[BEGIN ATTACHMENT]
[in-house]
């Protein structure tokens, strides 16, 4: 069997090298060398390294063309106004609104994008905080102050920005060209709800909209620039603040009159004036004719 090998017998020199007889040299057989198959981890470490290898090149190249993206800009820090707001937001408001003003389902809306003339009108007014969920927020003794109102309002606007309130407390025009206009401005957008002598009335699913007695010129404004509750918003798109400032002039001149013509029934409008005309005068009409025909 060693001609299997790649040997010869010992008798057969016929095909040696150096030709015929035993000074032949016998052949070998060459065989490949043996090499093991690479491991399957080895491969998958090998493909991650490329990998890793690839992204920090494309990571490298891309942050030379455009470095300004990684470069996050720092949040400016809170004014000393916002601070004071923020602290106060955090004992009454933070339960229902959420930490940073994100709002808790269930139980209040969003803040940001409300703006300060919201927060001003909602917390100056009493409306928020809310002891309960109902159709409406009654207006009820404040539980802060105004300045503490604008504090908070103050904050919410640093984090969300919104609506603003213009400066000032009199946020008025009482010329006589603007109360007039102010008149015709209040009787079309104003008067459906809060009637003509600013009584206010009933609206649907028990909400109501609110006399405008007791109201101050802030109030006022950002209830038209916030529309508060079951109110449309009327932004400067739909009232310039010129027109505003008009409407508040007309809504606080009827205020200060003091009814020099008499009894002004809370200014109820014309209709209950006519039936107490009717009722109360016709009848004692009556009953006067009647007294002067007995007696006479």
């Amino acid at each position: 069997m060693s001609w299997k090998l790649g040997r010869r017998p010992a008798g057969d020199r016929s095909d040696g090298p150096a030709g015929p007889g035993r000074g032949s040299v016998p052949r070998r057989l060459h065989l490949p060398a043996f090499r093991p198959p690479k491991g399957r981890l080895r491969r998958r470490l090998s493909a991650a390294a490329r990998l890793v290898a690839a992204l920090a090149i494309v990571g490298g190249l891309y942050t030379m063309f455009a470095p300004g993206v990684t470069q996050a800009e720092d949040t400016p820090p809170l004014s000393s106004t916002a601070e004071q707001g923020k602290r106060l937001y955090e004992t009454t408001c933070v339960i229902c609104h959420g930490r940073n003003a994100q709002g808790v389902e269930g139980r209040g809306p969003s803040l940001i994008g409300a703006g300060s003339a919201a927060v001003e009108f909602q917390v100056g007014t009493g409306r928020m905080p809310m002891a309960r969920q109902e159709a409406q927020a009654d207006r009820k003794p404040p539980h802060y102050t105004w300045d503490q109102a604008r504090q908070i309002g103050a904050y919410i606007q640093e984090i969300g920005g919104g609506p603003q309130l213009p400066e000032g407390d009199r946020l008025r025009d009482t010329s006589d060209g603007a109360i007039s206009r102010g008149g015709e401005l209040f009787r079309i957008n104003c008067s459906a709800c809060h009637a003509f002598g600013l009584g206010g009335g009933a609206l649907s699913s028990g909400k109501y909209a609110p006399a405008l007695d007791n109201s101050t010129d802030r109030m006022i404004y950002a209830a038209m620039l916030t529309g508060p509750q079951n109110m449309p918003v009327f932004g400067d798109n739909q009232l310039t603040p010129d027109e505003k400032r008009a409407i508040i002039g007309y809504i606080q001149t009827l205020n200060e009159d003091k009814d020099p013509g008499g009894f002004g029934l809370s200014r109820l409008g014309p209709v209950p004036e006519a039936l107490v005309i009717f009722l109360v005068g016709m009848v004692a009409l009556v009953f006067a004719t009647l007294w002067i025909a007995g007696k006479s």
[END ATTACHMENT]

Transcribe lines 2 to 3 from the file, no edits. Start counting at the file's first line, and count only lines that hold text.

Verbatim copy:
């Protein structure tokens, strides 16, 4: 069997090298060398390294063309106004609104994008905080102050920005060209709800909209620039603040009159004036004719 090998017998020199007889040299057989198959981890470490290898090149190249993206800009820090707001937001408001003003389902809306003339009108007014969920927020003794109102309002606007309130407390025009206009401005957008002598009335699913007695010129404004509750918003798109400032002039001149013509029934409008005309005068009409025909 060693001609299997790649040997010869010992008798057969016929095909040696150096030709015929035993000074032949016998052949070998060459065989490949043996090499093991690479491991399957080895491969998958090998493909991650490329990998890793690839992204920090494309990571490298891309942050030379455009470095300004990684470069996050720092949040400016809170004014000393916002601070004071923020602290106060955090004992009454933070339960229902959420930490940073994100709002808790269930139980209040969003803040940001409300703006300060919201927060001003909602917390100056009493409306928020809310002891309960109902159709409406009654207006009820404040539980802060105004300045503490604008504090908070103050904050919410640093984090969300919104609506603003213009400066000032009199946020008025009482010329006589603007109360007039102010008149015709209040009787079309104003008067459906809060009637003509600013009584206010009933609206649907028990909400109501609110006399405008007791109201101050802030109030006022950002209830038209916030529309508060079951109110449309009327932004400067739909009232310039010129027109505003008009409407508040007309809504606080009827205020200060003091009814020099008499009894002004809370200014109820014309209709209950006519039936107490009717009722109360016709009848004692009556009953006067009647007294002067007995007696006479």
């Amino acid at each position: 069997m060693s001609w299997k090998l790649g040997r010869r017998p010992a008798g057969d020199r016929s095909d040696g090298p150096a030709g015929p007889g035993r000074g032949s040299v016998p052949r070998r057989l060459h065989l490949p060398a043996f090499r093991p198959p690479k491991g399957r981890l080895r491969r998958r470490l090998s493909a991650a390294a490329r990998l890793v290898a690839a992204l920090a090149i494309v990571g490298g190249l891309y942050t030379m063309f455009a470095p300004g993206v990684t470069q996050a800009e720092d949040t400016p820090p809170l004014s000393s106004t916002a601070e004071q707001g923020k602290r106060l937001y955090e004992t009454t408001c933070v339960i229902c609104h959420g930490r940073n003003a994100q709002g808790v389902e269930g139980r209040g809306p969003s803040l940001i994008g409300a703006g300060s003339a919201a927060v001003e009108f909602q917390v100056g007014t009493g409306r928020m905080p809310m002891a309960r969920q109902e159709a409406q927020a009654d207006r009820k003794p404040p539980h802060y102050t105004w300045d503490q109102a604008r504090q908070i309002g103050a904050y919410i606007q640093e984090i969300g920005g919104g609506p603003q309130l213009p400066e000032g407390d009199r946020l008025r025009d009482t010329s006589d060209g603007a109360i007039s206009r102010g008149g015709e401005l209040f009787r079309i957008n104003c008067s459906a709800c809060h009637a003509f002598g600013l009584g206010g009335g009933a609206l649907s699913s028990g909400k109501y909209a609110p006399a405008l007695d007791n109201s101050t010129d802030r109030m006022i404004y950002a209830a038209m620039l916030t529309g508060p509750q079951n109110m449309p918003v009327f932004g400067d798109n739909q009232l310039t603040p010129d027109e505003k400032r008009a409407i508040i002039g007309y809504i606080q001149t009827l205020n200060e009159d003091k009814d020099p013509g008499g009894f002004g029934l809370s200014r109820l409008g014309p209709v209950p004036e006519a039936l107490v005309i009717f009722l109360v005068g016709m009848v004692a009409l009556v009953f006067a004719t009647l007294w002067i025909a007995g007696k006479s």